# Syntax of propositional logic

From the book Logic: The laws of truth by Nicholas J.J Smith, page 40, sub-heading: "Syntax of PL".

What does the author mean by the syntax of PL? Can someone explain what the author is trying to convey on page 41 (the paragraph)?

I spent quite a bit time studying this section but could not understand much.

What Smith means by the syntax of propositional logic are

1. the basic symbols of the language and
2. how those symbols can be combined to make sentences of the language.

These sentences and only these sentences are considered well formed formulas (wff).

On the top half of page 41 he defines the syntax.

The basic symbols of propositional logic (PL) are

1. basic propositions
2. connectives
3. punctuation symbols (parentheses)

These basic symbols can be combined to make sentences (wff). He has three rules for how to make wff from the basic symbols:

1. Basic propositions are by themselves wff. This is the "base clause" of this recursive definition.
2. Propositions (basic or compound) with connectives used in the ways specified are wff. This is the "recursive clause" of the recursive definition.
3. Nothing else is a wff.

The above definition is called "recursive" because if you are given a wff with connectives you can break it apart examining each of the wff connected by the connectives. Each of these wff may have connectives which can be broken down. This process continues until you reach the basic propositions without any connective (i.e. is recursive). At this point you can stop.

Smith, N. J. (2012). Logic: The laws of truth. Princeton University Press.

• what does he mean by recursive definitions? Apr 12 '19 at 3:29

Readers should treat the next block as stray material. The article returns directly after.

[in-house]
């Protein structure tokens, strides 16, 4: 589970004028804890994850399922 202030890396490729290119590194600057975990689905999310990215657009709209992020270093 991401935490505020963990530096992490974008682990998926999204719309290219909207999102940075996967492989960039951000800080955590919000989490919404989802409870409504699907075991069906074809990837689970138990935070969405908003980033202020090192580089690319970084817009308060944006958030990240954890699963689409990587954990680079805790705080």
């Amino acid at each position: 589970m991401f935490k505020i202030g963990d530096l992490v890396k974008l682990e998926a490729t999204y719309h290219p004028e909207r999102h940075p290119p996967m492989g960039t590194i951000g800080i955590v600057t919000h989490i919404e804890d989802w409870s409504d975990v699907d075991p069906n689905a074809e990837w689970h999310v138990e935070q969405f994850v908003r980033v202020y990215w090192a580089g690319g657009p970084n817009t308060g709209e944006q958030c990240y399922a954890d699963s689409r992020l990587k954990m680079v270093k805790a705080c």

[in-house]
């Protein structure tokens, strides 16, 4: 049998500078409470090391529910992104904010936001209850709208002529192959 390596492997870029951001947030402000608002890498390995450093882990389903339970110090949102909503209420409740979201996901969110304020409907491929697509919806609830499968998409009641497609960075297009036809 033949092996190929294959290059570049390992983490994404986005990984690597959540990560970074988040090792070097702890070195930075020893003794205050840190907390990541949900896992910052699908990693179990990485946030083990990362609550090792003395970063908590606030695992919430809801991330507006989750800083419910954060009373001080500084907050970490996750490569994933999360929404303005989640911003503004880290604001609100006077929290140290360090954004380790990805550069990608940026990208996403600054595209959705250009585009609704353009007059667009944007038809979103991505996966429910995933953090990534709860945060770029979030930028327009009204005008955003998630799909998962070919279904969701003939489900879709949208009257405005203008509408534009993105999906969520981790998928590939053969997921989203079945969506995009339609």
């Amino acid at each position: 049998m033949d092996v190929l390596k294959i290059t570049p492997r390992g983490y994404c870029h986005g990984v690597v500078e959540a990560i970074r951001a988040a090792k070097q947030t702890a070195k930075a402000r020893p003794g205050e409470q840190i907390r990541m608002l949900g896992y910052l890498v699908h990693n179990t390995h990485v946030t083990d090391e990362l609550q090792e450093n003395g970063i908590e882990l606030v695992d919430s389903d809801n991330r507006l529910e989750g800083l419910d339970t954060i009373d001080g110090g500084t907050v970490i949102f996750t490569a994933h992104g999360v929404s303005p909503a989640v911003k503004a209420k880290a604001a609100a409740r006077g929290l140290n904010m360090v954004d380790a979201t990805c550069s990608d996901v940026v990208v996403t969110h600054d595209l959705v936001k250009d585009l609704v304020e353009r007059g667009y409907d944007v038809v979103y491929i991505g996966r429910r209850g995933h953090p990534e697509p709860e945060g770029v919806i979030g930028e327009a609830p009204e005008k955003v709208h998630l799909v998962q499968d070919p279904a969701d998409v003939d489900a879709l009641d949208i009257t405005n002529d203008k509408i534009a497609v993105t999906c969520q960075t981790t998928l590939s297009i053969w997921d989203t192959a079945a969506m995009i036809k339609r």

• sorry to keep adding, but one last question: what does he mean by clause? Apr 12 '19 at 3:36
• @MinigameZmore The clause is part of the definition. For example, 2(i) is the "base clause" and 2(ii) is the "recursive cause". They are parts of the definition of a wff. Apr 12 '19 at 3:40
• "The above definition is called "recursive" because if you are given a wff with connectives you can break it apart examining each of the wff connected by the connectives. Each of these wff may have connectives which can be broken down. This process continues until you reach the basic propositions without any connective (i.e. is recursive). At this point you can stop." - Frank huben , I can't understand why it is called recursive definition why not recursive process?, how is this a definition?, this concept is required for some exercise, so it might be important!. Apr 13 '19 at 6:48
• @MinigameZmore It is a recursive definition for the wff in propositional logic using the symbols defined earlier. Note that the symbols were not defined by a recursive process. The permitted symbols were simply listed, no base clause nor recursive clause were specified for the symbols as it was for the wff. Apr 13 '19 at 11:43